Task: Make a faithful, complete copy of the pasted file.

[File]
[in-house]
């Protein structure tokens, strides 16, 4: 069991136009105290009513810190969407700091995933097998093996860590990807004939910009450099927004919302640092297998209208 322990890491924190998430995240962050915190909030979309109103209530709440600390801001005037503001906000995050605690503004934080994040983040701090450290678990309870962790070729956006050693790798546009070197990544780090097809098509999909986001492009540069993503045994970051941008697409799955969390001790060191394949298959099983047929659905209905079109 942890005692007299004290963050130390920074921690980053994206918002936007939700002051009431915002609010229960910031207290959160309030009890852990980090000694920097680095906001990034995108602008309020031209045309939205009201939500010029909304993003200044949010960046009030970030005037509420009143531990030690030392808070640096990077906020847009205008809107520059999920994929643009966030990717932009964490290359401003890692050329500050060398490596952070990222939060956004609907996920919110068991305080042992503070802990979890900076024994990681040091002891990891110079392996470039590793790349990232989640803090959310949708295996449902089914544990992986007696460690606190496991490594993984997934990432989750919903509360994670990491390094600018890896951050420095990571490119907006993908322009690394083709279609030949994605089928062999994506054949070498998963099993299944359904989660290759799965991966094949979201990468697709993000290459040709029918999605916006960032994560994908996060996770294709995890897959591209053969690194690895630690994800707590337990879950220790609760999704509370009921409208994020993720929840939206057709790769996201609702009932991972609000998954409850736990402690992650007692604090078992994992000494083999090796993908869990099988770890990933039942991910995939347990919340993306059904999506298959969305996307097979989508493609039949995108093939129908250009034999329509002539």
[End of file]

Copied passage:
[in-house]
């Protein structure tokens, strides 16, 4: 069991136009105290009513810190969407700091995933097998093996860590990807004939910009450099927004919302640092297998209208 322990890491924190998430995240962050915190909030979309109103209530709440600390801001005037503001906000995050605690503004934080994040983040701090450290678990309870962790070729956006050693790798546009070197990544780090097809098509999909986001492009540069993503045994970051941008697409799955969390001790060191394949298959099983047929659905209905079109 942890005692007299004290963050130390920074921690980053994206918002936007939700002051009431915002609010229960910031207290959160309030009890852990980090000694920097680095906001990034995108602008309020031209045309939205009201939500010029909304993003200044949010960046009030970030005037509420009143531990030690030392808070640096990077906020847009205008809107520059999920994929643009966030990717932009964490290359401003890692050329500050060398490596952070990222939060956004609907996920919110068991305080042992503070802990979890900076024994990681040091002891990891110079392996470039590793790349990232989640803090959310949708295996449902089914544990992986007696460690606190496991490594993984997934990432989750919903509360994670990491390094600018890896951050420095990571490119907006993908322009690394083709279609030949994605089928062999994506054949070498998963099993299944359904989660290759799965991966094949979201990468697709993000290459040709029918999605916006960032994560994908996060996770294709995890897959591209053969690194690895630690994800707590337990879950220790609760999704509370009921409208994020993720929840939206057709790769996201609702009932991972609000998954409850736990402690992650007692604090078992994992000494083999090796993908869990099988770890990933039942991910995939347990919340993306059904999506298959969305996307097979989508493609039949995108093939129908250009034999329509002539």